You don't need to splurge on a bunch of fancy gadgets to cook Chinese food. All it takes is a wok and a few basic utensils.
The versatile wok is a steamer, frying pan, deep-fryer, and roasting pan all rolled into one. A good chef's knife can be used instead of a Chinese cleaver, and you don't need a rice cooker to boil rice, but a wok is the one piece of equipment that you should definitely consider purchasing before you begin cooking Chinese food.
It would be stretching the truth to say that you absolutely must have a wok to cook Chinese food. Many satisfactory meals of chop suey and chow mein have been born in a frying pan. The main thing is to use a heavy skillet that can take the high heats required for stir-frying. Cast iron and Calphalon hard anodized pans are both good choices. Still, if it's possible, a wok is preferable. Here are a few tips on choosing a good wok.
Originally, woks were large round vessels made of cast iron, with handles on either side for easy lifting in and out of the conventional Chinese oven. Over the centuries, woks have evolved to meet changing needs. Today, most Asian cooks favor woks made of carbon steel. Inexpensive and easy to handle, carbon steel woks can take the high heat needed for stir-frying and deep-frying. Properly seasoned and cleaned, they will last for years.
Still, modern technology has provided other options. It's now possible to purchase woks made with a nonstick coating. There are several advantages to cooking with a nonstick wok. For one thing, it's healthier since you don't need to use as much oil. For another, there is less cleanup. It can be frustrating to interrupt cooking dinner to wash the remains of a meat marinade from the wok before starting to stir-fry the vegetables. A nonstick coating means less fuss and muss.
The one potential drawback with nonstick woks is that the coating may warp under higher temperatures. Be prepared to pay extra for hard-anodized aluminum or carbon steel woks with a nonstick coating that can take the high heats needed for stir-frying.
Purchase a wok that is too small, and you'll be spending extra time in the kitchen, stir-frying and deep-frying in batches. While fascinating to look at, the mammoth woks favored by Chinese restaurant chefs are designed to feed a crowd, and aren't necessary for home cooking. For most families, a 14-inch wok is a good choice.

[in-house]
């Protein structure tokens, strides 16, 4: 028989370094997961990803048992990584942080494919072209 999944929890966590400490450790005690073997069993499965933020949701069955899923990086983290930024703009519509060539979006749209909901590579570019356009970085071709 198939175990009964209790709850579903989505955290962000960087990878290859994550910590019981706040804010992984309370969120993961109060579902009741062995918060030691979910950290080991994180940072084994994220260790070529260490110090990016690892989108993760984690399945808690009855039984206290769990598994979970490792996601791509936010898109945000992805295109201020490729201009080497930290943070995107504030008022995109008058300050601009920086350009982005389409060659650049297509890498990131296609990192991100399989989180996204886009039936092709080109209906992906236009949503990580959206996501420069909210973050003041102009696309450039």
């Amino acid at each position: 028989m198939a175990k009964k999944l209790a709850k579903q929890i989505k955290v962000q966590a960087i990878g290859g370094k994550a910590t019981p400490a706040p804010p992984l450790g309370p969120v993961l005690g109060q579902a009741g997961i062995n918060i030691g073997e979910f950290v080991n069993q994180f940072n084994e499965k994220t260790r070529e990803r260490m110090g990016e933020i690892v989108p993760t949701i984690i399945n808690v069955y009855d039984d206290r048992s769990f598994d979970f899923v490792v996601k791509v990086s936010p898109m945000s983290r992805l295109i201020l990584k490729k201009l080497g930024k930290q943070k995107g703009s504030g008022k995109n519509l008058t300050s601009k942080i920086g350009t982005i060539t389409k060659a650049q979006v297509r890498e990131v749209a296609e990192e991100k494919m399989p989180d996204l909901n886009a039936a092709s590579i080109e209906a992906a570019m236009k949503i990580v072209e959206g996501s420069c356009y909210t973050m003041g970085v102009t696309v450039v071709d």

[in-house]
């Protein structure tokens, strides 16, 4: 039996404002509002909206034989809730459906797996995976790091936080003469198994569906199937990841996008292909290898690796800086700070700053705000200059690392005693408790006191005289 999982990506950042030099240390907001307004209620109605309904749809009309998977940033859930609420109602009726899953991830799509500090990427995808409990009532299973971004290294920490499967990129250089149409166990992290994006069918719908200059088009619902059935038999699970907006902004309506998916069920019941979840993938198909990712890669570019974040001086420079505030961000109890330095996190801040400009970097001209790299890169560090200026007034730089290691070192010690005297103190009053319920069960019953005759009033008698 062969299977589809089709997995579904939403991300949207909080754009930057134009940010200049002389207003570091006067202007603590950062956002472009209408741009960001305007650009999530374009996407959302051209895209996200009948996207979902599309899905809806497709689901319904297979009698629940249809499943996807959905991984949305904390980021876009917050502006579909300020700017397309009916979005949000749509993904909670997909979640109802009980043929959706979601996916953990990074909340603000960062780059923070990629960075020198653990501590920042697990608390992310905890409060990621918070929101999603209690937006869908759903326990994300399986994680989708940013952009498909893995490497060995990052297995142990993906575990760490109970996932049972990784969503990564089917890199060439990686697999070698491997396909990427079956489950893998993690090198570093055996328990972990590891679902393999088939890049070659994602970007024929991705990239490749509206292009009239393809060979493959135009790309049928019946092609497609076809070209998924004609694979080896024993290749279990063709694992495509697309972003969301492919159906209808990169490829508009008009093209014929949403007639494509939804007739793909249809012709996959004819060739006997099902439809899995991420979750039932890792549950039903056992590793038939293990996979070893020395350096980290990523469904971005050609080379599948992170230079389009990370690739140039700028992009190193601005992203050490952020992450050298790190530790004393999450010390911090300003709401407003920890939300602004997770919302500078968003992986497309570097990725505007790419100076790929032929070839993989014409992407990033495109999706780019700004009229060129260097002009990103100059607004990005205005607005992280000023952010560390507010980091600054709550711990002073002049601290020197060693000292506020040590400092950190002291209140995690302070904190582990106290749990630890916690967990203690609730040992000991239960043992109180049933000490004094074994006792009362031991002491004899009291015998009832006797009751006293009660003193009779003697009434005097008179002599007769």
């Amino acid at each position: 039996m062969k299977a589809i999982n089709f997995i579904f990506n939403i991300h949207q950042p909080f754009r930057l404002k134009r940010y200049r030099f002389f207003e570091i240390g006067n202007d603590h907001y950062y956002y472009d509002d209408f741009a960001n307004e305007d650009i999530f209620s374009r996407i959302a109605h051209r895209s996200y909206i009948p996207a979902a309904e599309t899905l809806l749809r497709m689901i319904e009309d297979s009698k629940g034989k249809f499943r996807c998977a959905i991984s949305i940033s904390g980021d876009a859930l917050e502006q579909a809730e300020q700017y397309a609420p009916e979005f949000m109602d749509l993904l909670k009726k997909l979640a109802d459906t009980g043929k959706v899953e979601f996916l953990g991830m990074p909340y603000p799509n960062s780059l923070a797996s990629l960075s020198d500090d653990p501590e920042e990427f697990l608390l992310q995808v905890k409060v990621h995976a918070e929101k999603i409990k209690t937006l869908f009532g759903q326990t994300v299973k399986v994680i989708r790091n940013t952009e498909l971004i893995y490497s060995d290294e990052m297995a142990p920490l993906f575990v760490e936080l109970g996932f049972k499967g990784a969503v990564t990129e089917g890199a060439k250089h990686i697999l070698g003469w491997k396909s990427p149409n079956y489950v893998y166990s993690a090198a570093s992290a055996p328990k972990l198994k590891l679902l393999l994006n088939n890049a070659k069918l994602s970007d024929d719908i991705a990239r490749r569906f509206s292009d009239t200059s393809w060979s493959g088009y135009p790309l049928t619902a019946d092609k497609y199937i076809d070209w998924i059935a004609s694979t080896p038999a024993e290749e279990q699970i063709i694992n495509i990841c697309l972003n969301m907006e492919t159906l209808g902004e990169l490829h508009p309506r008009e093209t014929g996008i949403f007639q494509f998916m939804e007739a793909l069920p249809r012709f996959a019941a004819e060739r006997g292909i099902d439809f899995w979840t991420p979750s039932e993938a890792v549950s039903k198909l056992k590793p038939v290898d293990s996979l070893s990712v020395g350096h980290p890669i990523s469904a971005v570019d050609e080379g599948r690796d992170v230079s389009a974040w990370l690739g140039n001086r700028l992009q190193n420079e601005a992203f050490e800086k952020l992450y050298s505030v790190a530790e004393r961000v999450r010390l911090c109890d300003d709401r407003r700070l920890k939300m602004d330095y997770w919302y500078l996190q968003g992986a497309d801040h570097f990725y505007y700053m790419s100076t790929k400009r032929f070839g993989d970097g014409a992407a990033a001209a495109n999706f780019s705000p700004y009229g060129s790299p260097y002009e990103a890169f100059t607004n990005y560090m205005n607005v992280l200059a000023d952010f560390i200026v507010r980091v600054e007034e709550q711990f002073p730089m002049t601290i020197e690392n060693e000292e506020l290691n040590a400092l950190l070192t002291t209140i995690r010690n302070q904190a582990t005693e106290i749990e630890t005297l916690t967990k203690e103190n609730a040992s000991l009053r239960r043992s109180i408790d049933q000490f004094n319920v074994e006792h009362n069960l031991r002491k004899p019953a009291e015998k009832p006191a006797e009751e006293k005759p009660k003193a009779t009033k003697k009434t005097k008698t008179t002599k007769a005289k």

As a general rule, the type of stove you have will influence your choice of wok design. Traditional round-bottomed woks don't sit properly on an electric stove element. Originally, wok manufacturers tried to solve the problem by devising a round “collar” to sit on the burner and hold the wok in place. However, a better solution for an electric stove is a wok with a flat bottom. In addition to being safer, flat-bottomed woks ensure that the food cooks quickly and evenly. Both round and flat-bottomed woks work on gas stoves.
Pay Attention to the Cover
Be sure that the wok you purchase comes with a lid. Unlike the conventional frying pan cover, wok lids are bowl-shaped, with a handle on top. Use them to cover foods during braising and steaming, and as a large bowl for tossing food prior to cooking.
Other Kitchen Accessories
Just because you're learning an ancient cuisine doesn't mean you can't take advantage of modern technology. Here are a number of handy tools and gadgets that will make your cooking go more smoothly.
Peeling garlic is easy with a Chinese cleaver. Use the edge of the cleaver to separate one clove from the rest, then smash the clove using the side of the cleaver. Peel the garlic and chop or mince according to the directions in the recipe.
Cleaver or chef's knife: It doesn't need to be a Chinese cleaver, but it must be sharp and able to cut everything from meat to mushrooms.
Mandoline: Great for cutting potatoes and other root vegetables julienne style. There are also miniature mandolines that do a nifty job of shredding garlic and ginger.
Food processor: Invaluable for mixing sauces and crushing ingredients.
Wire mesh skimmer: A large wire mesh spoon that makes transferring deep-fried food from wok to plate much easier.
Cooking chopsticks: Longer than regular chopsticks, these are great for lightly beating eggs, mixing marinade ingredients, and maneuvering individual pieces of food in the wok.
Cutting board: Chinese chefs favor thick, round wooden cutting boards, but acrylic is also acceptable. Avoid plastic, as it can damage your knife.
Chinese spatula: With a wide handle shaped like a child's toy shovel, this utensil is the perfect size and shape for moving large quantities of food through the wok while stir-frying, ensuring that the food lands back in the pan and not on the stove or floor.